‘Marne ke liye bahut acha mausam hai.’ Camping with farmers for two months at Singhu tractor-trolley township brings the krantikari poet out of everyone. But these words don’t belong to any ordinary krantikari.
Dr Ashok Sharma, Senior Medical Officer with Rajasthan govt, a gentle, kindly, almost divine soul, has a special place in his heart for his patients. And the patients reciprocate the relation, to the point that last two attempts to transfer him had led to protests by locals and his transfer was stopped. Since the Covid lockdown he handled 29000 patients till end of November, without a break and without a leave day.
As he was getting ready for a small break, he heard of the farmers protests and their camps at the borders of Delhi. Something tugged at his heart. He applied for a week’s leave – Dec 9 to Dec 15. The leave was denied by his superiors. But that tug at his heart became a strong pull - he submitted his retirement, VRS, papers.
He got the seats of his van removed, threw in a mattress, and his mobile camp-clinic was ready. Few friends contributed and 1lac was raised for buying medicine. Kuldeep Singh, a young medical attendant/driver joined, and they were on their way from Udaipur early morning December 9. That evening they parked the van at this stop, deep inside Singhu tractor-trolley township, after a journey of 744km and the tyres have not moved since.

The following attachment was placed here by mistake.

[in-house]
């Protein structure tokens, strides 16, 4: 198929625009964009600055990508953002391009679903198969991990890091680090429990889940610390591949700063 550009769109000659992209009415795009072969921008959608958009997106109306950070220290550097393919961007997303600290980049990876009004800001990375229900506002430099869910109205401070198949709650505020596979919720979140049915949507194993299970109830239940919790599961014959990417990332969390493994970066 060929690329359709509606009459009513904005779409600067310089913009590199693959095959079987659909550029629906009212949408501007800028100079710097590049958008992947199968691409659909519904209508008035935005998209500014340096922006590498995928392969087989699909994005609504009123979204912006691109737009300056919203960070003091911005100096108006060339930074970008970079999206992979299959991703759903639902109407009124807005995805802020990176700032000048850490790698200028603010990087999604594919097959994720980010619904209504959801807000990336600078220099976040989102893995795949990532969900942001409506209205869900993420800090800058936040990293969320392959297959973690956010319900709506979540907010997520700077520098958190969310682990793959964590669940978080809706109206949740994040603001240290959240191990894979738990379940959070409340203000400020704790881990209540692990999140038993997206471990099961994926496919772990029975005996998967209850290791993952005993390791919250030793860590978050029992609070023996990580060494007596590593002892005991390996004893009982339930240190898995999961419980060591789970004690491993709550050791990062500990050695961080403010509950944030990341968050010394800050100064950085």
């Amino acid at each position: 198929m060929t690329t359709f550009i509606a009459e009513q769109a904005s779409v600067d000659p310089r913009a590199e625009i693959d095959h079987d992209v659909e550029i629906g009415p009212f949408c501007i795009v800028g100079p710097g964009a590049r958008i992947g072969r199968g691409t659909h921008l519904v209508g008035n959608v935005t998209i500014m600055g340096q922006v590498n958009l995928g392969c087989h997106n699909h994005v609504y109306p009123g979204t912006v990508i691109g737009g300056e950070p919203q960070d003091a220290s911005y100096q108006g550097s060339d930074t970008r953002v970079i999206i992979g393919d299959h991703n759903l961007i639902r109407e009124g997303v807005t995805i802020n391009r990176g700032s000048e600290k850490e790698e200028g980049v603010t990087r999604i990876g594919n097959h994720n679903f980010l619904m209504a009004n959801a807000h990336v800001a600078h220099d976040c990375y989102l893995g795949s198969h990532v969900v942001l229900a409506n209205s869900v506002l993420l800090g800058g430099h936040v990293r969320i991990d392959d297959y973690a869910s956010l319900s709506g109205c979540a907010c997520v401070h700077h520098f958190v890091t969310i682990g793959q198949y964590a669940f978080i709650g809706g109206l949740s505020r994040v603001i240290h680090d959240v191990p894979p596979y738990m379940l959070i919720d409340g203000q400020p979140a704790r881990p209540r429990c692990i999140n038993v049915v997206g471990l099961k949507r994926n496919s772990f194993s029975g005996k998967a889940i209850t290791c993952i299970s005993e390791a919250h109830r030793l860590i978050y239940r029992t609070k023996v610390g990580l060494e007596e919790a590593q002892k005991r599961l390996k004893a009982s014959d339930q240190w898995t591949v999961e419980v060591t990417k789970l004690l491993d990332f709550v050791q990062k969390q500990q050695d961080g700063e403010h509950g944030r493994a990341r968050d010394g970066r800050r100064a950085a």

He sees 40-50 patients every day. And his patients, the farmers, have adopted him as one of their own. It is like his transfer story – there is no way they are letting ‘Doctor Sahab’ go to Rajasthan without first showing him Punjab.
When a news channel reported about him not getting leave, Rahul Gandhi intervened, and Rajasthan government approved his one week leave. Now they call him every week asking for his return date. They have not accepted his VRS yet.
There is a rush around his van in the evenings. Cough, cold, back pains, loose motions, BP and sleep problems are the common concerns. An elderly walks up and asks if he has cream for mosquitoes. Dr Sharma doesn’t keep it in his stock, but without a second thought he digs under the seat and takes out odomos from his personal kit and hands over. When there are no patients, he reads Gandhi.
‘When I planned to come here, I didn’t know it would be this important for me. I feel it is as if all my life was preparation for something. Now I know. Being here was the purpose of my life.’
HUMANS OF FARMERS MOVEMENT SERIES#8